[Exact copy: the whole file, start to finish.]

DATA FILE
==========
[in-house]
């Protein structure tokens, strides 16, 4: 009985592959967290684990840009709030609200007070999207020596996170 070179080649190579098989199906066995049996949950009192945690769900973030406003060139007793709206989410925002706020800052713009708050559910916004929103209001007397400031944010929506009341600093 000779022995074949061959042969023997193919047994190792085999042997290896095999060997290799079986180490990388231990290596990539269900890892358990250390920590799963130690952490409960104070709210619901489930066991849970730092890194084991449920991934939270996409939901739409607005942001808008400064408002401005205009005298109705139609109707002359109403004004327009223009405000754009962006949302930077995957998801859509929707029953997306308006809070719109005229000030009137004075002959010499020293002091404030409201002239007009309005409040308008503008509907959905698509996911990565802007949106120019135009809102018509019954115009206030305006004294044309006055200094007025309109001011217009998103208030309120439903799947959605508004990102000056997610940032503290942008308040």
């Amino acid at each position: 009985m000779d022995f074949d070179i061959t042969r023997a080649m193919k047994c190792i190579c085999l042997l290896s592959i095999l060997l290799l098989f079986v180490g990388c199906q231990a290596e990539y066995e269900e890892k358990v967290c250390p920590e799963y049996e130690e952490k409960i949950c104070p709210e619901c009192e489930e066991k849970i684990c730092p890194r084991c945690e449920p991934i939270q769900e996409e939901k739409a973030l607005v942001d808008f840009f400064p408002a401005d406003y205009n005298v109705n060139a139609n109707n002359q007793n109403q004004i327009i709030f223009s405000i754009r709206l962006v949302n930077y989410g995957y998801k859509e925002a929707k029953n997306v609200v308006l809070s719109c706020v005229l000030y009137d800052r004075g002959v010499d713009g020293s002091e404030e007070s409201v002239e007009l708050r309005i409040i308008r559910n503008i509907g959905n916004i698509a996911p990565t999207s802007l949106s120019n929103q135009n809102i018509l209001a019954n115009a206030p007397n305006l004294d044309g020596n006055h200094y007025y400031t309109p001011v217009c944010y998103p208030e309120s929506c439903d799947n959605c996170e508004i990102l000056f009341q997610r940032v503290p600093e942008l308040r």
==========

[in-house]
């Protein structure tokens, strides 16, 4: 009985592959967290684990840009709030609200007070999207020596996170 070179080649190579098989199906066995049996949950009192945690769900973030406003060139007793709206989410925002706020800052713009708050559910916004929103209001007397400031944010929506009341600093 000779022995074949061959042969023997193919047994190792085999042997290896095999060997290799079986180490990388231990290596990539269900890892358990250390920590799963130690952490409960104070709210619901489930066991849970730092890194084991449920991934939270996409939901739409607005942001808008400064408002401005205009005298109705139609109707002359109403004004327009223009405000754009962006949302930077995957998801859509929707029953997306308006809070719109005229000030009137004075002959010499020293002091404030409201002239007009309005409040308008503008509907959905698509996911990565802007949106120019135009809102018509019954115009206030305006004294044309006055200094007025309109001011217009998103208030309120439903799947959605508004990102000056997610940032503290942008308040």
């Amino acid at each position: 009985m000779d022995f074949d070179i061959t042969r023997a080649m193919k047994c190792i190579c085999l042997l290896s592959i095999l060997l290799l098989f079986v180490g990388c199906q231990a290596e990539y066995e269900e890892k358990v967290c250390p920590e799963y049996e130690e952490k409960i949950c104070p709210e619901c009192e489930e066991k849970i684990c730092p890194r084991c945690e449920p991934i939270q769900e996409e939901k739409a973030l607005v942001d808008f840009f400064p408002a401005d406003y205009n005298v109705n060139a139609n109707n002359q007793n109403q004004i327009i709030f223009s405000i754009r709206l962006v949302n930077y989410g995957y998801k859509e925002a929707k029953n997306v609200v308006l809070s719109c706020v005229l000030y009137d800052r004075g002959v010499d713009g020293s002091e404030e007070s409201v002239e007009l708050r309005i409040i308008r559910n503008i509907g959905n916004i698509a996911p990565t999207s802007l949106s120019n929103q135009n809102i018509l209001a019954n115009a206030p007397n305006l004294d044309g020596n006055h200094y007025y400031t309109p001011v217009c944010y998103p208030e309120s929506c439903d799947n959605c996170e508004i990102l000056f009341q997610r940032v503290p600093e942008l308040r």